What’s your “thing?”
Your little quirks. The little things that make you, you.
Everybody has one. Or two, or a dozen. (Some people are pretty quirky.)
But those quirks? They’re one of the most important parts of your brand. Someone else may choose similar brand colors. Or work in the same niche. But no one else has the same combination of quirks.
They’re the one true part of your brand that’s unlike any other, and also happen to be the most humanizing aspect. So why are they thrown onto the back burner so quickly when it comes to strategy?
These three brand components may not be immediately noticeable on someone’s first visit to your site, much like your tagline or logo is, but they’re the real way to stand out. So start paying attention.
1. Your history
Your experiences made you who you are today. Yeah, the future’s what matters, but that’s shaped by the past. All those contemplative voiceovers at the end of teen movies about not being defined by the past are wrong… kind of.
The past does matter, but you can control how it defines you when it comes to your brand.
How do you describe your history? On your about page, when you’re pitching new clients or partners — what do you say?
Why’s your story unique? Maybe your most successful business tactic is something the rest of your industry considers a joke (AltaVista SEO?). Maybe you have a unique hobby or anecdote you can talk about.
Work it into your elevator pitch. It doesn’t even necessarily need to be related to business. Wouldn’t you remember if someone you met in a Twitter chat is currently sailing around the world? The goal here is to be recognized and remembered.
2. Your words
Everyone has their favorite words. I went through such an ‘awesomesauce’ phase a year ago. It was all over my content without me even realizing it. It seeped into my brand.
My brand copy is also super conversational, sarcastic, and riddled with pop culture references and “dad jokes”, because that’s just how I talk. And I’m myself in my copy, so those quirks show up to the party.
Maybe it’s a stylistic thing: asking rhetorical questions; using in-depth descriptions; or Joanna Wiebe and her stance on cursing (which I love).
Or perhaps it’s specific words. Think Joey Tribbiani and “how you doin?” Or having a phrase you end every post and email with. (Like Elizabeth Gilbert and “Onward”.)
It’s not an official tagline. Think of it as your brand vocabulary: it’s something people can expect to come out of your mouth (or keyboard).
Once you’ve identified it, run with it. Make sure to include the words, phrase, or style all over, especially where it’ll get noticed most: your homepage, email opt-ins, and slogans.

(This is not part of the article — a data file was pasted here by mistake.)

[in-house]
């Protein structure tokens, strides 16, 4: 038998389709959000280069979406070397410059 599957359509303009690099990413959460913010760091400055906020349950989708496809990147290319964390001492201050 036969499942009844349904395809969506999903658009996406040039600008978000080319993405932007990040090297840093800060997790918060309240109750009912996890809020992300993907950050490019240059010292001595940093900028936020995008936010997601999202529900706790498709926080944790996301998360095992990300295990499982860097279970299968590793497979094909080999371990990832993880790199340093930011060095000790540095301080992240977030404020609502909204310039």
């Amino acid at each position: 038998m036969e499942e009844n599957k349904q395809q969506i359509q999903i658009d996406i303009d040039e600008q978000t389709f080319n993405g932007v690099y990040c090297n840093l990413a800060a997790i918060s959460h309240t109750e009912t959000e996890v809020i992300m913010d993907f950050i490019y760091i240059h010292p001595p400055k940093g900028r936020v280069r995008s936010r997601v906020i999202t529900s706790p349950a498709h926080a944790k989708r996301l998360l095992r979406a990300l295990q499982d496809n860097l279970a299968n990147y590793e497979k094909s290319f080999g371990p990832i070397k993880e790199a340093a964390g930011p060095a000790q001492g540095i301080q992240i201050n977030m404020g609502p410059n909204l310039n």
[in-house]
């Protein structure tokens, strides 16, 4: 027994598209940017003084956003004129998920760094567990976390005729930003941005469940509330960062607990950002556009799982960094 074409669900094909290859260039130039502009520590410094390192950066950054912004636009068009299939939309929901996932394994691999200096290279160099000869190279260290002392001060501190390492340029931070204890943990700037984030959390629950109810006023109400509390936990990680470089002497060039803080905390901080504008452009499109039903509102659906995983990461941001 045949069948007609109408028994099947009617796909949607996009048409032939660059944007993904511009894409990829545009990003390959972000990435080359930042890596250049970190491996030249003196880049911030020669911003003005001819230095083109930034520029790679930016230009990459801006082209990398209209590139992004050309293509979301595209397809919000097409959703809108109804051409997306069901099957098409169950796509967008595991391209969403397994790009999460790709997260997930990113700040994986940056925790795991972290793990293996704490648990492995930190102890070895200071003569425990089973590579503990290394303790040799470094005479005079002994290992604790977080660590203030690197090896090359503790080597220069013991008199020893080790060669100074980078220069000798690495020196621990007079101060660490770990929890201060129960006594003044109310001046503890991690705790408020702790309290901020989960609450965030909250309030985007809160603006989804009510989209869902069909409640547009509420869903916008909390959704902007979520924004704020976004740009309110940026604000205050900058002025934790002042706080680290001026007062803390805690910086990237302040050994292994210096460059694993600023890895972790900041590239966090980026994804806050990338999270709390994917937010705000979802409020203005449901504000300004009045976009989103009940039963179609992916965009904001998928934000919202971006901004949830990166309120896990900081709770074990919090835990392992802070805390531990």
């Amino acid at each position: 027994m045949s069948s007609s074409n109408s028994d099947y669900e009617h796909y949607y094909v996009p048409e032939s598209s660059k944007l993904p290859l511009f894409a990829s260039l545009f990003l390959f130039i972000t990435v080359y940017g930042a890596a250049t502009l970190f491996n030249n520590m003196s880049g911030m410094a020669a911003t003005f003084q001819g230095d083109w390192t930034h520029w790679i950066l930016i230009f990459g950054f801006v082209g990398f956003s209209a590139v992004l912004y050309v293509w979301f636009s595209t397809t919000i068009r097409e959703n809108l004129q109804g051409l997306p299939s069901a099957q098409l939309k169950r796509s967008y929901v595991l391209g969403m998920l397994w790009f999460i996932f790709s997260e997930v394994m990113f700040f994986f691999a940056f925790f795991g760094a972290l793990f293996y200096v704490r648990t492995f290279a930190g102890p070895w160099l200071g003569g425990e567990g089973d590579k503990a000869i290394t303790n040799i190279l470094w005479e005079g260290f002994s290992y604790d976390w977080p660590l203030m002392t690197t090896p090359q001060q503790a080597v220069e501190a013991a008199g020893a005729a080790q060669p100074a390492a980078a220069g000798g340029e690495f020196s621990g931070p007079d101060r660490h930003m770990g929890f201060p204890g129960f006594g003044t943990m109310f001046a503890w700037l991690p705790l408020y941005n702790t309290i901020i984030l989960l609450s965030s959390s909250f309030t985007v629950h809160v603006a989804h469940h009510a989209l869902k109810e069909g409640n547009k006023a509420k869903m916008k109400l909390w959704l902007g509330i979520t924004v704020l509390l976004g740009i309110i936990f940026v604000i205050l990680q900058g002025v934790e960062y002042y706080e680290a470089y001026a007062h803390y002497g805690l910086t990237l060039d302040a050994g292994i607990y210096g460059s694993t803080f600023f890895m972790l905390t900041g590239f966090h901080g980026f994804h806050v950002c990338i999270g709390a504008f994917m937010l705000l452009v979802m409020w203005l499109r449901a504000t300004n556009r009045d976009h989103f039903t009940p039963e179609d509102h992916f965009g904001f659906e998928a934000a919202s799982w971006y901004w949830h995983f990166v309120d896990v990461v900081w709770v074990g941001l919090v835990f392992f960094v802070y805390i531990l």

3. Your interests
One Woman Shop member Jessica Lawlor recently asked “what makes your eyes light up?”
Think about your biggest passions, where you’re excited and happy and ambitious. That stuff needs to be part of your brand. Seriously, good luck finding staying power without it.
“Think about your passions – that stuff needs to be incorporated into your brand.”
Why? Because when you’re running your own business, it’s so important that it’s filled with as much excitement, happiness, and ambition as possible, so that you can sustain the hard work.
So take what you love outside your biz and learn how to incorporate it. For Jess, that’s yoga. It’s part of her brand. For me, it’s comedy and television. Countless references are in the copy I use to represent my business. Sometimes, entire posts are dedicated to it.
It may seem frivolous, but it builds a connection between you and your audience. Just last week, a blog reader sent me a message asking for book and movie recommendations for her weekend. That’s one touchpoint I wouldn’t have had with her if I’d kept things strictly business.
You want to present yourself authentically, and that means getting personal and sharing non-business parts of your life.
What’s one thing all of the above opportunities have in common? They’re not traditional things you think of when it comes to branding your website, or your business cards, or your products.
That’s because they’re ways to brand yourself. Because your business is more than your marketing assets. For a solo biz, your business is literally you.
Tell me: what’s a quirk, a word, or a passion you can incorporate into your brand to connect with your audience?
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